Inside the Honeymoon, Part II: Nummies

And we’re back for Part Deux of our honeymoon adventures — what we ATE. While I don’t remember every little thing we indulged in, food-wise, I know that we were SO very impressed by the freshness of the food available in Vermont, even (or should I say “particularly”) in restaurants. Here I assumed that I would just eat to excess without a care to the organic or local factor of its ingredients; don’t we always do that during a vacation or holiday? Well, weren’t we surprised to find that we essentially had an easy locavore challenge during our honeymoon!
The reason that it was so simple to find locally-grown foods while practically eating out the entire time was because of Vermont’s Fresh Network. This organization’s goal is to connect chefs with local farmers to not only stimulate the economy but provide fresh, local food for residents. What a great idea, right?! We came back home and thought, “Why can’t we do that?!” Well, instead of sitting on our butts complaining, we’re actually thinking about what we can do to make our own. 😀

Anyhoo, so from the moment we walked into our hotel, we noticed the VFN logo (yep, our inn’s restaurant was local, too! It was green, after all) — and started keeping an eye out at other restaurant store fronts for the same logo. From Burlington to Bennington, it was there, that 4″x4″ sticker logo. I love that thing.

Our first meal in VT was actually eaten while we were waiting for our room to be ready.

And, did I mention, outdoors? It was a little chilly, but it was a perfect New England autumn day — why else would we have honeymooned in VT?! We grabbed our lunch at a cafe named The Hungry Mind (which reminded Dave of his old haunt, “The Thirsty Mind”, in Mass.), where they provided a side salad with every sandwich or panini. We grabbed all-natural beverages and a bag of (also all-natural) chips. Delish and perfect after searching high-and-low for anything that was open and didn’t cost an arm and a leg.

What else did we find in Middlebury? Well, incredible gourmet food at Middlebury Inn, our hotel (also locally-sourced). Oh, and my favorite “CAN WE MOVE HERE?!” point of interest? The Middlebury Natural Foods Co-Op!!! It was like going to a traditional grocery store — only everything’s either all-natural, local, or organic — sometimes all of the above! While we didn’t eat here, we did enjoy visiting it (and buying some cheap organic soap). Here’s Dave, not realizing he’s in the shot…hee hee…and a vast array of local veggies!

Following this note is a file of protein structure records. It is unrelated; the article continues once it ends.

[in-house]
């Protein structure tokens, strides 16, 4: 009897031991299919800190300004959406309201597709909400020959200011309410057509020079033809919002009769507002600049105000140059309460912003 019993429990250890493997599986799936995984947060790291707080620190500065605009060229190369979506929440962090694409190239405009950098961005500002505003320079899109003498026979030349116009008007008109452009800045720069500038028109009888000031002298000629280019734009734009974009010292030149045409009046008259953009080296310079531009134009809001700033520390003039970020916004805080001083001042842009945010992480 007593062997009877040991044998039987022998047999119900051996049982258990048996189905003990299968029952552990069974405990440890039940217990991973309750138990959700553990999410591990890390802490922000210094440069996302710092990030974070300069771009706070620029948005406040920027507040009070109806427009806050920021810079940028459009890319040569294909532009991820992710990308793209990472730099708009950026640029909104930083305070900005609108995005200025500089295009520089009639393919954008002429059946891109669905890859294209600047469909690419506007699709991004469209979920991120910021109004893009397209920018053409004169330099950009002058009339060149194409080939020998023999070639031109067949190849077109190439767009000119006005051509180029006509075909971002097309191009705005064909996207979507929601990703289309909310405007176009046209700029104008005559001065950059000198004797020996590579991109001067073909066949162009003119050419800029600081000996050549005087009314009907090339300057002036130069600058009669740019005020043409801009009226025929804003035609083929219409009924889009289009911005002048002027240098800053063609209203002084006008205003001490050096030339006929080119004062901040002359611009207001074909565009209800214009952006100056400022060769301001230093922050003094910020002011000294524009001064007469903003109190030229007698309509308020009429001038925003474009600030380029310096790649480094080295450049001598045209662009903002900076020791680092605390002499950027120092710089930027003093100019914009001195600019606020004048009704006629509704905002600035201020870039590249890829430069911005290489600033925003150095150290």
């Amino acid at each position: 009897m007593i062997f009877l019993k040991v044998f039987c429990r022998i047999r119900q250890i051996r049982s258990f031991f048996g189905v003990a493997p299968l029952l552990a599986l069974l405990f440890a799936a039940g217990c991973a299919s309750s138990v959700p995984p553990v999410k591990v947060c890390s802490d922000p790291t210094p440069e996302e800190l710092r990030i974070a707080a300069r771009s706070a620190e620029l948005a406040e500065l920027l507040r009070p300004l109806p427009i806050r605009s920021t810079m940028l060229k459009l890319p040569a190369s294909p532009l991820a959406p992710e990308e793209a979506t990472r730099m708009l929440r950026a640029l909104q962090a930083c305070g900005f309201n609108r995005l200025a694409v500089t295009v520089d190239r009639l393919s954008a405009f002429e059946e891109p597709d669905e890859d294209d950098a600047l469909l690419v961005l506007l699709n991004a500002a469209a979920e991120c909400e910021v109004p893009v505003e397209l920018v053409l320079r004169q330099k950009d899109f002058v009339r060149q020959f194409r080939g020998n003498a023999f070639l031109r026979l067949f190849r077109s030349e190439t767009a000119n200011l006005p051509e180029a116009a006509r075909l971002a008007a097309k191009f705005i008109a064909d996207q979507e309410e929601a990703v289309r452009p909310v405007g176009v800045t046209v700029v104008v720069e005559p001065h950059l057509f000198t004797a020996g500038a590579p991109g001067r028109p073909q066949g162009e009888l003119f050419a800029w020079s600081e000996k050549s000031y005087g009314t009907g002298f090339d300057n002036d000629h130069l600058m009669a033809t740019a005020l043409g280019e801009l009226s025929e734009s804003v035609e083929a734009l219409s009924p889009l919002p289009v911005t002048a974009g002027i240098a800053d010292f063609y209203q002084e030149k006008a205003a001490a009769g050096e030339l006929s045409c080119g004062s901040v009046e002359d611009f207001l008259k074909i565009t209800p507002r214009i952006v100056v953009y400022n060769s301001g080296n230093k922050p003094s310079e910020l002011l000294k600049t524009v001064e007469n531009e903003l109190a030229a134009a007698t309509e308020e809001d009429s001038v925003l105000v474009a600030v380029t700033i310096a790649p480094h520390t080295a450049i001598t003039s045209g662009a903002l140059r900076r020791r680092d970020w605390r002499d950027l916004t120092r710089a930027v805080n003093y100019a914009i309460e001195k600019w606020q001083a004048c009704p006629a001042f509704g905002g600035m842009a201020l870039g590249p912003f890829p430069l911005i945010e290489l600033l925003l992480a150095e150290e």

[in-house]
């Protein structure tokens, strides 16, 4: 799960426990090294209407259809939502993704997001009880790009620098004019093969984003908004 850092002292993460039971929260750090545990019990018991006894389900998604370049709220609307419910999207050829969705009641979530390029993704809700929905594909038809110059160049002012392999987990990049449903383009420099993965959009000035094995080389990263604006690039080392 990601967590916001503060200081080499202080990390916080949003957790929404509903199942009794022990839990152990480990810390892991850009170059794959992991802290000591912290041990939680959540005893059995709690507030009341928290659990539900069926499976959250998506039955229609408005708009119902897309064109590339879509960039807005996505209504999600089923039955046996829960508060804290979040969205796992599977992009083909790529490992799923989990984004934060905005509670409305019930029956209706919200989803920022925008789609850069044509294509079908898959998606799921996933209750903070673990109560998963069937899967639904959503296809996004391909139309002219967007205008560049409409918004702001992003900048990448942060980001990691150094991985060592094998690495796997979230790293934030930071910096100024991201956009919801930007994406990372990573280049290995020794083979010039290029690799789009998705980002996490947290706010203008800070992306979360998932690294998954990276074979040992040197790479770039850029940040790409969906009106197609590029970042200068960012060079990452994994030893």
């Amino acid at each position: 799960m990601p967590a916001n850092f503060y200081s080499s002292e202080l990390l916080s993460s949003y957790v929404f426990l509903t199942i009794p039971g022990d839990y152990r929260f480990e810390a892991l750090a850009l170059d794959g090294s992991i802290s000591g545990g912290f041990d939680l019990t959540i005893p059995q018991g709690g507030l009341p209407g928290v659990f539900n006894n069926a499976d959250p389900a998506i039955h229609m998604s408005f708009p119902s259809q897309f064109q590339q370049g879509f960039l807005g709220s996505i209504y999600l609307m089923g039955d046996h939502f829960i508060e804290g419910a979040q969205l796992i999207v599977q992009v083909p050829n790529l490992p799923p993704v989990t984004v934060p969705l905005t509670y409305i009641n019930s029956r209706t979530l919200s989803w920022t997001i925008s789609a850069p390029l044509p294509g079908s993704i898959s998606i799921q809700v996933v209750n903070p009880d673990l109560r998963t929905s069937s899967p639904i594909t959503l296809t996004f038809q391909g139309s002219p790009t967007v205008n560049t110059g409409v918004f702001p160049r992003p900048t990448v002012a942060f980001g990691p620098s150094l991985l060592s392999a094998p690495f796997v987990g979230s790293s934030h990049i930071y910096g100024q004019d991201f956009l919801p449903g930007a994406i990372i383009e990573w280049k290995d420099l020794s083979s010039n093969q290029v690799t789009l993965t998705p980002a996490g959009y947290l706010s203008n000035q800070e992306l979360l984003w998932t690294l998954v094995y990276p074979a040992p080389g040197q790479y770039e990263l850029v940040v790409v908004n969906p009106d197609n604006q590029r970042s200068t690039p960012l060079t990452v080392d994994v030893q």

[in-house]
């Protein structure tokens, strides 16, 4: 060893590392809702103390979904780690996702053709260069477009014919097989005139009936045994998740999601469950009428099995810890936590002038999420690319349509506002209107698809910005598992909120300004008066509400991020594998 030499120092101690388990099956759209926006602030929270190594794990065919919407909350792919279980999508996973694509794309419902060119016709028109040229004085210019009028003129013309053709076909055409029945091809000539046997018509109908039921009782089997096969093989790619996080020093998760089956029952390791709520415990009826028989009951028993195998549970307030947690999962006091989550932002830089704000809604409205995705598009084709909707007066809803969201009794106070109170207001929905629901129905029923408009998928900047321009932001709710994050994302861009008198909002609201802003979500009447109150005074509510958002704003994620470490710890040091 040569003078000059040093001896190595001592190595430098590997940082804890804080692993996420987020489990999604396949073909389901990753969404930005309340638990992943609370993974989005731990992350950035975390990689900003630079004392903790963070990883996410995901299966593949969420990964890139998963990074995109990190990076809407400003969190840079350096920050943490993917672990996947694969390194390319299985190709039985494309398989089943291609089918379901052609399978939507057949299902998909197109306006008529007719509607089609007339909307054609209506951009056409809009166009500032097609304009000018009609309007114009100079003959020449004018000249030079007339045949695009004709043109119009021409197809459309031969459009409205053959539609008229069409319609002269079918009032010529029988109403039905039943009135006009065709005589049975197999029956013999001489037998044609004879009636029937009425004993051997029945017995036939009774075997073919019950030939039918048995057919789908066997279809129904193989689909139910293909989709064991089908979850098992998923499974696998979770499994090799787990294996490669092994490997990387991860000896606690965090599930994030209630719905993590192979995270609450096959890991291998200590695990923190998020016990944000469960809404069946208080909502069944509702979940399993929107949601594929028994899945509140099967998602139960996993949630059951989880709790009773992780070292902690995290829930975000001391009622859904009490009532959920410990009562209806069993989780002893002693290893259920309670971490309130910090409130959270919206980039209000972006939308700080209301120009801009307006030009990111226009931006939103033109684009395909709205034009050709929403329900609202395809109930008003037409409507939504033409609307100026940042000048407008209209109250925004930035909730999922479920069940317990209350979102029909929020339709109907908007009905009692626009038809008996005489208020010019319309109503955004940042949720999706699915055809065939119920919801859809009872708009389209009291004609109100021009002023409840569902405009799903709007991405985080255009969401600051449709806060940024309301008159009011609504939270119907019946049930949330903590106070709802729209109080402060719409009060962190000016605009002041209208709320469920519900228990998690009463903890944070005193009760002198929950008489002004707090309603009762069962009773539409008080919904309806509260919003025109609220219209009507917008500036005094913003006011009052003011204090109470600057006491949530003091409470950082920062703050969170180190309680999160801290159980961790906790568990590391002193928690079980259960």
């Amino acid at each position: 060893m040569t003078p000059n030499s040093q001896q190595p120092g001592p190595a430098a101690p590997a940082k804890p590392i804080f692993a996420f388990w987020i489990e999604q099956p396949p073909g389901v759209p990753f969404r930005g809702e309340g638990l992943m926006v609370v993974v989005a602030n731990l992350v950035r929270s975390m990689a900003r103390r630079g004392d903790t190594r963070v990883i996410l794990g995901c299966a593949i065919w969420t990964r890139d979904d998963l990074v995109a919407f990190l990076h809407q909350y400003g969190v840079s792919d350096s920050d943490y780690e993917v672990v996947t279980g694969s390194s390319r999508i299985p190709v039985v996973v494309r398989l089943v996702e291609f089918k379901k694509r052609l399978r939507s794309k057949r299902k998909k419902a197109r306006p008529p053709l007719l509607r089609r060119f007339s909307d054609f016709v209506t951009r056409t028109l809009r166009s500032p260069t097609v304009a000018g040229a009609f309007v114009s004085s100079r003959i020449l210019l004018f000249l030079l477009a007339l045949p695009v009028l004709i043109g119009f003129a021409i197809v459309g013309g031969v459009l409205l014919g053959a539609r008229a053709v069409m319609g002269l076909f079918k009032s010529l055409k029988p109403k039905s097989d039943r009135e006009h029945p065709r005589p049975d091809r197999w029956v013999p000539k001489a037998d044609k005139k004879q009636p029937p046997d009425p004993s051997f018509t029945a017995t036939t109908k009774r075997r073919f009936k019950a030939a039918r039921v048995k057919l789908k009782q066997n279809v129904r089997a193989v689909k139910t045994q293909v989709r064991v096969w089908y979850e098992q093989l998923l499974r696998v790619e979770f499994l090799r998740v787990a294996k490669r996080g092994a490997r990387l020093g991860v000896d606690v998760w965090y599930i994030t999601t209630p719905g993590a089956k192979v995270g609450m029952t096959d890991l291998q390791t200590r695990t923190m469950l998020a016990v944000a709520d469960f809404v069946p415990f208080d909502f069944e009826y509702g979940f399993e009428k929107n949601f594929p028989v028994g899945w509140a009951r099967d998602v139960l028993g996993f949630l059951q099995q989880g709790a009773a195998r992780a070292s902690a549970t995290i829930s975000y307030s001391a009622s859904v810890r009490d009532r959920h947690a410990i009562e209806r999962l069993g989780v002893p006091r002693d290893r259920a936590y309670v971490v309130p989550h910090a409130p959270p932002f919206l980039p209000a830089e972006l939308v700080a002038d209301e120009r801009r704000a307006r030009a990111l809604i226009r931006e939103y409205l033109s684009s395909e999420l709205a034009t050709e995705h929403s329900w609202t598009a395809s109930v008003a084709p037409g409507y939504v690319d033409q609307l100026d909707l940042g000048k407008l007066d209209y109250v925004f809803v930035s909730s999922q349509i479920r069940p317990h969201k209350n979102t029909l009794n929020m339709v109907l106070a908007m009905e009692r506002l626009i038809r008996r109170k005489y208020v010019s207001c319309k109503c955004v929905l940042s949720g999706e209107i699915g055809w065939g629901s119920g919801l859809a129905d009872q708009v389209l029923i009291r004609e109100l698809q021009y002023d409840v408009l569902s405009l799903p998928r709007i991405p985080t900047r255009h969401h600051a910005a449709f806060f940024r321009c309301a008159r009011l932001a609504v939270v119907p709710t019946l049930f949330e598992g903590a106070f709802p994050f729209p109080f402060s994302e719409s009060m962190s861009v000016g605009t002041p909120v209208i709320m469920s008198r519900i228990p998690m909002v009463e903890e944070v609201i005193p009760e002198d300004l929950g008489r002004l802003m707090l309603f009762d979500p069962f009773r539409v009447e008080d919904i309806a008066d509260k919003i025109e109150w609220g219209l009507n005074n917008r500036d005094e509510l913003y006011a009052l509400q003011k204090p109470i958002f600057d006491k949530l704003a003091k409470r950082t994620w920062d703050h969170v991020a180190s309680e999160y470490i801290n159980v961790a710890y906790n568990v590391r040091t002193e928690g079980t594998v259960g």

Look at the SIZE of this place!!

Organic cat products, anyone?

Mmmm. Salad bar. Why CAN’T we live there?! (And by “there” I mean IN the co-op! ;-D)

Can we say “lunch every single day if I lived here”?

Me, loving it. Dave was incredibly supportive and even forced a picture in front of the place. 🙂 Lucky lady!
So, both breakfasts were all at the Inn, as were two of the three dinners. Our first lunch was from the Hungry Mind (eaten in the park). Our second, in Burlington, was at New Moon. This was my side salad (I still wonder if they got the order wrong) and panini…

This place was terribly awesome. The food was all prepared/served from an “in the round” center island, and you could have them make any salad or sandwich imaginable. They also had soup and other things, but all in all it was just delicious and, again, another VFN participant. AWESOME!

By the time we left Middlebury to travel home, I don’t recall that we stopped to eat along the way. I almost think that we noshed on the snacks that my best friend (and maid of honor) Beth have given us — we don’t have a Trader Joe’s, and, knowing our propensity for organic/all natural goodies, she gave us a huge basket of snacks, several of which we brought along with us. We finally stopped in Troy (after a long day o’ shoppin’ along the way out of VT) for our final “honeymoon meal” at Brown’s Brewery. It was DELICIOUS and, while I’m not sure if the food was local or not, the brewery itself is about self-sustainability, the 3 Rs, and their own Clean Water Act (there’s a particular brew you can purchase which provides funds toward preserving a local reservoir…which I thought was purdy darn cool.